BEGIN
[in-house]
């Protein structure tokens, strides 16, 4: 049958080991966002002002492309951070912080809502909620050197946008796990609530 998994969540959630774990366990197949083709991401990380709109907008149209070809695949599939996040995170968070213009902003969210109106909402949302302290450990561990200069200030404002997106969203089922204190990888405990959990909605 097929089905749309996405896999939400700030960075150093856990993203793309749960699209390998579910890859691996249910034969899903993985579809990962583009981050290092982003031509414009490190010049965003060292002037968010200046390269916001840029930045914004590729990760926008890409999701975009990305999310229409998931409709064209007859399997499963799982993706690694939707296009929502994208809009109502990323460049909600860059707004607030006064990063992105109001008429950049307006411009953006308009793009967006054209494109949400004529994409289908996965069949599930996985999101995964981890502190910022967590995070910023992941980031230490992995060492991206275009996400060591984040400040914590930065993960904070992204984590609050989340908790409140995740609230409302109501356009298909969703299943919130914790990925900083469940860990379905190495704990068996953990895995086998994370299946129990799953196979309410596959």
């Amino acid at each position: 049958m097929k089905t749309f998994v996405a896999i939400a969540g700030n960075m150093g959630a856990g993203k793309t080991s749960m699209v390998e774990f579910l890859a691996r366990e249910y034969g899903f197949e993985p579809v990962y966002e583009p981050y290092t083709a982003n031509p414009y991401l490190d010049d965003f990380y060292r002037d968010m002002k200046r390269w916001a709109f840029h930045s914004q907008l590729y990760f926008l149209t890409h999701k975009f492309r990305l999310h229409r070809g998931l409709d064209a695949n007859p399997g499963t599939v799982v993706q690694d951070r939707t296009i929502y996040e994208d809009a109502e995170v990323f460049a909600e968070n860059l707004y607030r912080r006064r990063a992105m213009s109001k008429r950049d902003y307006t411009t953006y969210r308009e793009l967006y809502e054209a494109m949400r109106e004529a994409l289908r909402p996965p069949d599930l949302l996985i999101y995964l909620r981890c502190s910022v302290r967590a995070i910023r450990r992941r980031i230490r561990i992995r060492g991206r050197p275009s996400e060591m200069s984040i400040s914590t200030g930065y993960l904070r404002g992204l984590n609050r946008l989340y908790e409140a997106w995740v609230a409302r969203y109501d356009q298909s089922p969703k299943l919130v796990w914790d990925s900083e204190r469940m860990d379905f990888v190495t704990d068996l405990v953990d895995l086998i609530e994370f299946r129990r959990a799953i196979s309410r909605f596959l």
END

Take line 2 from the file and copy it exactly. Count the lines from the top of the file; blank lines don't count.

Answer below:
């Protein structure tokens, strides 16, 4: 049958080991966002002002492309951070912080809502909620050197946008796990609530 998994969540959630774990366990197949083709991401990380709109907008149209070809695949599939996040995170968070213009902003969210109106909402949302302290450990561990200069200030404002997106969203089922204190990888405990959990909605 097929089905749309996405896999939400700030960075150093856990993203793309749960699209390998579910890859691996249910034969899903993985579809990962583009981050290092982003031509414009490190010049965003060292002037968010200046390269916001840029930045914004590729990760926008890409999701975009990305999310229409998931409709064209007859399997499963799982993706690694939707296009929502994208809009109502990323460049909600860059707004607030006064990063992105109001008429950049307006411009953006308009793009967006054209494109949400004529994409289908996965069949599930996985999101995964981890502190910022967590995070910023992941980031230490992995060492991206275009996400060591984040400040914590930065993960904070992204984590609050989340908790409140995740609230409302109501356009298909969703299943919130914790990925900083469940860990379905190495704990068996953990895995086998994370299946129990799953196979309410596959």